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Hedersleben - Upgoer CD (album) cover





3.92 | 10 ratings

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4 stars If you don't know Hedersleben, then you're in for a real treat. They hail from California (by way of the UK & Germany) and they do an interesting and fresh take on krautrock & psychedelic rock without sounding at all derivative or phony. Led by guitarist Nicky Garratt, each album sees the band taking off on almost completely different directions from the previous one, while still maintaining a signature sound all their own, mostly driven by drummer Jason Willer and organist Kephera Moon. While "Upgoer" is Hedersleben's debut album, this is also their most avant-garde, freeform and somehow funkiest release. The titles and musical themes of this album almost suggest a nautical journey as opposed to the more space and time themed fare of their next 2 albums. In the opening "Upgoer, Pt. 1", we're greeted by a somewhat atonal intro filled with distant narration underpinned by waves of synth bleeps and bloops and organ drones. Then as the drones start to build and build, all of a sudden the drums kick in and we get that sense of movement we've been waiting for and within the next few minutes of the piece, we get a few different iterations of a single theme built on variations of the G scale. First we get the main iteration on organ, chugging rhythm guitar and whispered vocals, then changing gears quickly to an almost James Brown kind of guitar chord, and then again to a complete change of scenery to what I can only describe as a kind of Arabian ashram freak-out. As the last chords of "Upgoer, Pt.1" fade away into some well-placed sound effects of what I assume is grave-digging, we enter into the sound of thunder and the true centerpiece of the album, "Der Donnervogel". Sad & moody rainy day music built on an off-kilter A minor guitar arpeggio and a drum beat creating a waltz feel out of 11/8 and lead by the kind of organ sound that suggests influence from Rick Wright's Farfisa odysseys, but a tad edgier and more focused in Moon's approach to the instrument. Side 1 closes with "Dark Nebula", another short song graced by spoken word, bringing back the same funkiness that we first felt in "Upgoer, Pt. 1". But before we know it, the drums disappear completely into a pleasant bit of respite with a doubled piano sequence and some bluesy guitar punctuation on the fade out. Being the shortest track on the album, "Dark Nebula" seems to end all too suddenly, but the positive is that the theme and style of this particular tune would be greatly expanded upon on their next album, "Die Neuen Welten". Side 2 opens with "Upgoer, Pt. 2", and it's even more unsettling than it's counterpart. More atonal organ, assorted percussion and a curious violin sample that to my ears suggests the want for a real violin, which wouldn't come into play in Hedersleben's sound until their 3rd album "The Fall of Chronopolis". A slight re-imagining of the main theme of Pt. 1 enters, this time underpinned by 12-string acoustic guitar before everything falls apart into an almost bluesy 12/8 breakdown, before settling back into the 12-string theme again for the finale. The album closer "End of Love" is certainly the mellowest song on the album, it's also the most straightforward, percussion abounding with all sorts of cymbals, gongs, bells and whistles, while the guitar holds down the rhythm, re-iterating the off-kilter fingerpicking from "Der Donnelvogel", but this time in a major key, and graced by the presence of Nik Turner's flute intertwining with flute samples. It closes the album on a bit of lull, but that's not to say the piece is a downer, more like it's just a nice & meditative. The perfect thing to bring the listener back down to the ground after exploring much rockier territory. Overall, while it's certainly not Hedersleben's strongest effort, it's a damn fine debut album, and certainly a worthy addition to your record collection.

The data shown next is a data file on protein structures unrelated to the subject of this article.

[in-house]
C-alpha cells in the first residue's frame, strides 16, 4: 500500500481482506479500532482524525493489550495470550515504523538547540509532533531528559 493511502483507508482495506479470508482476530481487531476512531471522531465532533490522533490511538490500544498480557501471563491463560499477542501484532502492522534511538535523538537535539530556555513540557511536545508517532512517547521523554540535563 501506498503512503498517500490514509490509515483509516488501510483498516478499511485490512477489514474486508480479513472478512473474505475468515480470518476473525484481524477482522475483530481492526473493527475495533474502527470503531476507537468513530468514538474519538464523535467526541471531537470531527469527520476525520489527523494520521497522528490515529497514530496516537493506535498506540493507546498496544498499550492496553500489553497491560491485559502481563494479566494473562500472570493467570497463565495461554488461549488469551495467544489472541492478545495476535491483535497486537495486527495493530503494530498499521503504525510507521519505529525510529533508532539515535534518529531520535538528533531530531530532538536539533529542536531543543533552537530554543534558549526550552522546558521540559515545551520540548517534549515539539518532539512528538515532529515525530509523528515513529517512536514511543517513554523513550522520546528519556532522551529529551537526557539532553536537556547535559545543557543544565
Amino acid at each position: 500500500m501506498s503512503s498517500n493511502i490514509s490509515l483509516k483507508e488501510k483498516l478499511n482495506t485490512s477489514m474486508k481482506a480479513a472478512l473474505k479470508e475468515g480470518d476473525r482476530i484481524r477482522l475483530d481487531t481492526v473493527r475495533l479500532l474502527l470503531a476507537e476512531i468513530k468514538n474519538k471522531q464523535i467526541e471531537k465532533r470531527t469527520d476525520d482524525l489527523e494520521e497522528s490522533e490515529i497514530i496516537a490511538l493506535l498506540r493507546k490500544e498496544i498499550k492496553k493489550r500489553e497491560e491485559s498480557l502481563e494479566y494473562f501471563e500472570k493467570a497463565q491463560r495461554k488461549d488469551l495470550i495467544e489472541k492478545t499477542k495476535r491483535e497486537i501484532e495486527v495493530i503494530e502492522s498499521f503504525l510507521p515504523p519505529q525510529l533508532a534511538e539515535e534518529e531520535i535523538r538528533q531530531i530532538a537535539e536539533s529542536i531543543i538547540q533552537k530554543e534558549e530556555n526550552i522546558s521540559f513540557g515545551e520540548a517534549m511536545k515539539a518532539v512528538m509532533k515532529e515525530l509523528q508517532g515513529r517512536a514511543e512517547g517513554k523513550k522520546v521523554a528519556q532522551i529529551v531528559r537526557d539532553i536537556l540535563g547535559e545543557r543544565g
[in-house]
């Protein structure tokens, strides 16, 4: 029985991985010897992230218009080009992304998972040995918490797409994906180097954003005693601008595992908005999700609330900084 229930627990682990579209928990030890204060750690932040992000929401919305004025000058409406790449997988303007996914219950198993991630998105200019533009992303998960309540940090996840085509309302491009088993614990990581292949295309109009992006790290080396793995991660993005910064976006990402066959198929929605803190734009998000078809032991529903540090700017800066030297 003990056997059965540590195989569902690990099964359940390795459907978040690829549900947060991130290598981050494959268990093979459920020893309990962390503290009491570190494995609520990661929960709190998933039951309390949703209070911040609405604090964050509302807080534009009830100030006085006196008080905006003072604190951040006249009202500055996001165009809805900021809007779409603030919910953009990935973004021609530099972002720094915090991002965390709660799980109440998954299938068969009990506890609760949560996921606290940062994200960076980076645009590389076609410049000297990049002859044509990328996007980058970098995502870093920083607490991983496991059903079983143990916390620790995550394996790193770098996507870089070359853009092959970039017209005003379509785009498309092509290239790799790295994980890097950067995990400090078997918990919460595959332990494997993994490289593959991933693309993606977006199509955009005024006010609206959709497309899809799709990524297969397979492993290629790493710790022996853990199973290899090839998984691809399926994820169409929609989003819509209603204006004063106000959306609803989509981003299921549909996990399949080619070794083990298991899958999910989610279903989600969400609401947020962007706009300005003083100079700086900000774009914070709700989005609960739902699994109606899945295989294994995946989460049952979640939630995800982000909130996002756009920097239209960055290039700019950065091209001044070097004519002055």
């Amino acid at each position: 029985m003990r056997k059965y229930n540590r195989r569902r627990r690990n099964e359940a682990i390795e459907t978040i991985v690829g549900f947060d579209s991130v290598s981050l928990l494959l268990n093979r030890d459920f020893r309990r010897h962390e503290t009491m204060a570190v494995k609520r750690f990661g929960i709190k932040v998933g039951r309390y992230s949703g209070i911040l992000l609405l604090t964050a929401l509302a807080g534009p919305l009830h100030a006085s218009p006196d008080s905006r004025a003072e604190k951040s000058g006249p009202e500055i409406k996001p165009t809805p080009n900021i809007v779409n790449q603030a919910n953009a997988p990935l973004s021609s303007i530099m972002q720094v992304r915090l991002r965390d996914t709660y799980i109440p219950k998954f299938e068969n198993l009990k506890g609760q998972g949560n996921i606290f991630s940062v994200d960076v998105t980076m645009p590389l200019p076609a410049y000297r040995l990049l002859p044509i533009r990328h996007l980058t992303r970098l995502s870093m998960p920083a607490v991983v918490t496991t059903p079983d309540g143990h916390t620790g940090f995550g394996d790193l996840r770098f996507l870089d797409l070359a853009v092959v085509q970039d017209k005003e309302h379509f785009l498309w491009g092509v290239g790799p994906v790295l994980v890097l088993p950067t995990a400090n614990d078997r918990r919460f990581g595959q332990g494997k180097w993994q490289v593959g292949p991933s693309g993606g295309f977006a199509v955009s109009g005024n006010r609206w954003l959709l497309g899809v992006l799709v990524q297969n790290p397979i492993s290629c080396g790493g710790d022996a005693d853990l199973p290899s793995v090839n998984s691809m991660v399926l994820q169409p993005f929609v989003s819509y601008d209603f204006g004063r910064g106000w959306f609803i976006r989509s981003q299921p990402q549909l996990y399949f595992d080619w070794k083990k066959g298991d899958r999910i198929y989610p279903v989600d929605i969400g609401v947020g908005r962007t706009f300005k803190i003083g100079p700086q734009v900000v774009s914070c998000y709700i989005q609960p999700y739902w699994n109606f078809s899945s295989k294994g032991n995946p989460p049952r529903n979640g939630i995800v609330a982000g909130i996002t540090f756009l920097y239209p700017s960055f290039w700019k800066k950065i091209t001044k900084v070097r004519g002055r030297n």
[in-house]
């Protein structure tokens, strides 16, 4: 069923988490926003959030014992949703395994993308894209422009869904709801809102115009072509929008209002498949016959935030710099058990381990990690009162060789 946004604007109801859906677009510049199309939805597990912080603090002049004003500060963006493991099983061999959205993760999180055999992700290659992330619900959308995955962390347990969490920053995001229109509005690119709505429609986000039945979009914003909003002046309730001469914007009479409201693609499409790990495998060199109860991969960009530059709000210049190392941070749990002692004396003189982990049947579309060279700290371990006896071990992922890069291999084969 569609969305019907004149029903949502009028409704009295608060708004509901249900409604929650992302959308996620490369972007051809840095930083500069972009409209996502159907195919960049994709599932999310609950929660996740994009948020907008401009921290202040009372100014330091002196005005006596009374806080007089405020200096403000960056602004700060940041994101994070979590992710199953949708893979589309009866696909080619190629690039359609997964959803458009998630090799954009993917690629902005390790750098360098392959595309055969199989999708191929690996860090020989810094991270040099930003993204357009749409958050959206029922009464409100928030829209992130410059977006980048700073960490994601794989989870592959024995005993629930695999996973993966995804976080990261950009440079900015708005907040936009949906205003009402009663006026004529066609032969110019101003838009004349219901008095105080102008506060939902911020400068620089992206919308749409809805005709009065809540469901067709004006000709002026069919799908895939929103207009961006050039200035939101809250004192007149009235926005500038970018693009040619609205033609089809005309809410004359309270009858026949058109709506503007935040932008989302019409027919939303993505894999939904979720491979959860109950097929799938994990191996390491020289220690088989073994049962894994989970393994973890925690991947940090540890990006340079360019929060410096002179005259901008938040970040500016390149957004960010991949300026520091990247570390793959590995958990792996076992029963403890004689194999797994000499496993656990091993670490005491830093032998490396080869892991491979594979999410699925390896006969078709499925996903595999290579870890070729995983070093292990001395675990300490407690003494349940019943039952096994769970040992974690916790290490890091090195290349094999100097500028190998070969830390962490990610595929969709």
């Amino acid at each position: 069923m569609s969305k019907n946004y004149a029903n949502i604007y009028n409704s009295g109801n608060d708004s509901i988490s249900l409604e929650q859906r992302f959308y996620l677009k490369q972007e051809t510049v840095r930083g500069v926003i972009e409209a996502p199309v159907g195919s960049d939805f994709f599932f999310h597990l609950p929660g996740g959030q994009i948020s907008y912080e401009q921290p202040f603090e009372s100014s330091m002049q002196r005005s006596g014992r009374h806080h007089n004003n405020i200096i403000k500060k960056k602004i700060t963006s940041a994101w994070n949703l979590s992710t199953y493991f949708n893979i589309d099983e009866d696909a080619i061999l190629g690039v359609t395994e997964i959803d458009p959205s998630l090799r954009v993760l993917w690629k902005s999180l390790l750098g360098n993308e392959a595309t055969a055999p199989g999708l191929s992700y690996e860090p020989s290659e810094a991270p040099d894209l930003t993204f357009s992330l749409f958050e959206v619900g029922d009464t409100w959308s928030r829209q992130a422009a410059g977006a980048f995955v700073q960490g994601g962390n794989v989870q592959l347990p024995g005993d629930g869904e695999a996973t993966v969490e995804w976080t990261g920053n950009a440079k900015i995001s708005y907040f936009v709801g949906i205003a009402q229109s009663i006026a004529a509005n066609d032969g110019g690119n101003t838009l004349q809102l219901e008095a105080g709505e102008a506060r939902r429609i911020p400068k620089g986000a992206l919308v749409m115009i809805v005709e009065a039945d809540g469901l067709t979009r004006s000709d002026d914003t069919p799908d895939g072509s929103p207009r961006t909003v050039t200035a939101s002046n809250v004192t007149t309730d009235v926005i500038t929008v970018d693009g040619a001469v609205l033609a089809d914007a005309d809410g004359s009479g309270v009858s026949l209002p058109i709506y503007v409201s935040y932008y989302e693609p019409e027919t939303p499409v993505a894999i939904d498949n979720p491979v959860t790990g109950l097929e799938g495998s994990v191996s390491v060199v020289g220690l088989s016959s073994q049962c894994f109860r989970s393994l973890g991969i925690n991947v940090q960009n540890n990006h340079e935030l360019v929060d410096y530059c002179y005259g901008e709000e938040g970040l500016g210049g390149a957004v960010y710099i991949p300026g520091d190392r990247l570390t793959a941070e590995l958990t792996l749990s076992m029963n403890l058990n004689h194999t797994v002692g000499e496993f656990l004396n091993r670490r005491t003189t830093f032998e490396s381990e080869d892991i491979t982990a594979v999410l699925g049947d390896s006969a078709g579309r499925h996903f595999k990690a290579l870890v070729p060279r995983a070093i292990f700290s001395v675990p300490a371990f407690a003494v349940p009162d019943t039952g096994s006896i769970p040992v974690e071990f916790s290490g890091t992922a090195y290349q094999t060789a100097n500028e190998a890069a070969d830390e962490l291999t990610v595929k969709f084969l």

WizardHat87 | 4/5 |


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